Of Stanley Kowalski (and himself) Kazan muses:

He means no harm. … Only he doesn’t want to be taken advantage of. ... Why does he want to bring Blanche, as he brought Stella [Kim Hunter], down to his level? It’s as if he said: “I know I haven’t got much, but no one has more and no one’s going to have more.” He’s the hoodlum aristocrat, and he’s deeply dissatisfied, deeply hopeless, deeply cynical. … Are we going into the era of Stanley? He may be practical and right, but where the hell does that leave us? Make this a personal objective characterization for Marlon Brando. Choose Marlon’s objects. The things he loves and prizes, all sensuous and sensual: the shirt, the cigar, the beer (how it’s poured and nursed).

Stanley is exactly like you in some ways. He’s supremely indifferent to everything else except his own pleasure and comfort.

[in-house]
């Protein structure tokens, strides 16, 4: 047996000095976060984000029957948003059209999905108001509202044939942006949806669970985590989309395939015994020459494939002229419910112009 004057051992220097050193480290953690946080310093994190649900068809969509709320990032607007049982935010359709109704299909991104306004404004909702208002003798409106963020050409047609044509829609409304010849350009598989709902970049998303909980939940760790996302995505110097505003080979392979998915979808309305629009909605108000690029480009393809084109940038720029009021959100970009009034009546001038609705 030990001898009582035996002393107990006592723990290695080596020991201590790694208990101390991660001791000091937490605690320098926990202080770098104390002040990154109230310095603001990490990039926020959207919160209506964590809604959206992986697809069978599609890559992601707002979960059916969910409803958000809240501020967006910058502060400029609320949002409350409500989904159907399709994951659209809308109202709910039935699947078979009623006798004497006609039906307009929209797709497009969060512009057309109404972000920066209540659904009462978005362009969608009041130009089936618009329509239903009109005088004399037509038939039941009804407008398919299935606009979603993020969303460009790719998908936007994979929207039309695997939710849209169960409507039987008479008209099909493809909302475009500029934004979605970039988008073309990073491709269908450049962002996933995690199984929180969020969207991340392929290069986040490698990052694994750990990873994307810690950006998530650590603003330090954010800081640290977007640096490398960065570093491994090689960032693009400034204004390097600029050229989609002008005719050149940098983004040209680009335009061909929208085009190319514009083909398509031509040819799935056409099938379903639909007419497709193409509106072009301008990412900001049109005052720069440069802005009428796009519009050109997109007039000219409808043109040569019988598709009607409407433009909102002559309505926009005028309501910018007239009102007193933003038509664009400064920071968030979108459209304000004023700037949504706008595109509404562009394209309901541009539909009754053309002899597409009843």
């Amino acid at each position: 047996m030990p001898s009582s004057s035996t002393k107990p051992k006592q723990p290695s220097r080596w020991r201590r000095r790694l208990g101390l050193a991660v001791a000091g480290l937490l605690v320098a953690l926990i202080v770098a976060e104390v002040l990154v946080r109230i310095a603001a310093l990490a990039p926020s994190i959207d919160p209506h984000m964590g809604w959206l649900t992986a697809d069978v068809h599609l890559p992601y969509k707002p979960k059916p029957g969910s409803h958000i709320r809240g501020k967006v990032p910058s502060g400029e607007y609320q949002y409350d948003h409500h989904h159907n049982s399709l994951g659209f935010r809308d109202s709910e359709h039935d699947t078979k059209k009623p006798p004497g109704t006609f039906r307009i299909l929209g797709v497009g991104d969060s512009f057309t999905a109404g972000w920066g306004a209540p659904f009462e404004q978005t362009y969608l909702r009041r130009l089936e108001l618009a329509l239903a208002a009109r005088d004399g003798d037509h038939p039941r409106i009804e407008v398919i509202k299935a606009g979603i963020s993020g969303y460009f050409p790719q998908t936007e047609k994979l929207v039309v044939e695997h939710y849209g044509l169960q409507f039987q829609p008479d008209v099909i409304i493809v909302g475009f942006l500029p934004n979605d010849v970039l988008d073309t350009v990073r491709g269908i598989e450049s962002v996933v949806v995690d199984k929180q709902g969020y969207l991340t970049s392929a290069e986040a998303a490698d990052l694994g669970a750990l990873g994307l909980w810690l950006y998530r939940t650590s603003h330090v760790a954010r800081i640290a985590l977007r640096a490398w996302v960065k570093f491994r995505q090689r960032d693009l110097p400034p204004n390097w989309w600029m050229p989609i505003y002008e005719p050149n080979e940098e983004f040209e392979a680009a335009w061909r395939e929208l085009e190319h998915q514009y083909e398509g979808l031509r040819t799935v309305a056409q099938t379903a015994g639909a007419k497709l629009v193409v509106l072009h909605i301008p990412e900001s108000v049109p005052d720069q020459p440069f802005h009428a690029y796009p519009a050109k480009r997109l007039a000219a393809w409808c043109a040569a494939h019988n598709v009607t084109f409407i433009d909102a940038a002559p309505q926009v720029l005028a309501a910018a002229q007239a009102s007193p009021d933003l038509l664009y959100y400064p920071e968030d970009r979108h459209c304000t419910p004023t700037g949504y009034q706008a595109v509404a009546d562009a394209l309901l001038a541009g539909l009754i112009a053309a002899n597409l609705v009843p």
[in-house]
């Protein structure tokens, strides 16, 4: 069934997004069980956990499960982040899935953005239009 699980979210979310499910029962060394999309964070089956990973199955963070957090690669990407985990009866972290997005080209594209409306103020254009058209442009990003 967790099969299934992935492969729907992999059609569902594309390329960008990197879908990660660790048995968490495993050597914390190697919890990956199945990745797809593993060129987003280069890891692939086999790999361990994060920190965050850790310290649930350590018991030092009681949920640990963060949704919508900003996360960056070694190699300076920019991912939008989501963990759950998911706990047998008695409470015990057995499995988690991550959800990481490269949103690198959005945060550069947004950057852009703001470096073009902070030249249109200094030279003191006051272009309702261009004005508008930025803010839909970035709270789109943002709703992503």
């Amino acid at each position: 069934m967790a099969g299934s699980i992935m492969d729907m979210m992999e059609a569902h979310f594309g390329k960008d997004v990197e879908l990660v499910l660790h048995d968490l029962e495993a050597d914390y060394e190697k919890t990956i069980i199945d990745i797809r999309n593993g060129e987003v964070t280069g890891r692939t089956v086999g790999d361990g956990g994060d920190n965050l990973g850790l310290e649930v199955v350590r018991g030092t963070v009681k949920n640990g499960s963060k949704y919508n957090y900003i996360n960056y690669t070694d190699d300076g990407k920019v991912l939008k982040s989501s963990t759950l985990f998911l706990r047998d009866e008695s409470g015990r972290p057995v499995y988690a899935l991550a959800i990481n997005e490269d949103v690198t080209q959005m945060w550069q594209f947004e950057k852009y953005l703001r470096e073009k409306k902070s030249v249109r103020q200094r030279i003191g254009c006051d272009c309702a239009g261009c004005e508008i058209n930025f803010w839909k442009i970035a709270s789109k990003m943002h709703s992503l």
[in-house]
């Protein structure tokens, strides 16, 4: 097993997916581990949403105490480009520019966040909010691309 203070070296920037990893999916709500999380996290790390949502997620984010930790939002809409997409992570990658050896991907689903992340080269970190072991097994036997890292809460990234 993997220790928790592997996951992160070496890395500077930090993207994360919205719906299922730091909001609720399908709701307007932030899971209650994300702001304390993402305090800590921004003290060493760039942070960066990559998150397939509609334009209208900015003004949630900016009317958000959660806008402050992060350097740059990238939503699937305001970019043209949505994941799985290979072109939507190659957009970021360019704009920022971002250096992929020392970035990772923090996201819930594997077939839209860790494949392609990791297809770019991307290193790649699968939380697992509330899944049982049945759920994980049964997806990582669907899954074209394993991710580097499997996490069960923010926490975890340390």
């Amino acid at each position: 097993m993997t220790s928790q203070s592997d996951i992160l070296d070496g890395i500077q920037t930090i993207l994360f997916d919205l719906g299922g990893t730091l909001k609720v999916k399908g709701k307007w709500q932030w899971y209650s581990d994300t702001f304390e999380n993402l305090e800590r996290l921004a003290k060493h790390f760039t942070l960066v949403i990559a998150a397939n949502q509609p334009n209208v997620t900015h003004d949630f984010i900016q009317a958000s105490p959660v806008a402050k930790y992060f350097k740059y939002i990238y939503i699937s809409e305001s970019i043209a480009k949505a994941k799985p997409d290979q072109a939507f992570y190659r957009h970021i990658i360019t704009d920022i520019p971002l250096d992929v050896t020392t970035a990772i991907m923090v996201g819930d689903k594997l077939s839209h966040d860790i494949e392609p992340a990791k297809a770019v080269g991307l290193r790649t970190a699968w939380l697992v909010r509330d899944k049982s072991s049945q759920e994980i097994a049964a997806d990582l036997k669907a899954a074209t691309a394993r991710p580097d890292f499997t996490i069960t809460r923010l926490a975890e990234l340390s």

One of the many fascinations of “Kazan on Directing” is watching Kazan probe and circle and analyze every aspect of the stories, characters and actors to discern his “spine.” Directors can be divided into two very basic groups: those who are directing someone else’s work, and those who are directing their own. For Kazan and any other director of another person’s writing, the script is a puzzle to solve, “a construction,” as he put it. “We learn to feel for the skeleton under the skin of the words,” and the intellectual and psychological sweat Kazan expressed rivals that shed by a mathematician trying to solve Fermat’s Last Theorem. As a personal aside, over the last nearly 40 years, I’ve been in regular conversation with Woody Allen about his work and watched him go about it on about half of his films. He describes none of the agony and exhilaration of discovery Kazan does because all those questions were answered for him in the writing. Thus whereas a director of someone else’s work will often make a storyboard with the shooting of every scene detailed—something that has taken days and days to visualize—Allen arrives on the set and looks around the room with his cinematographer and they quickly decide on the shot because he has already seen the film in his head as he wrote it.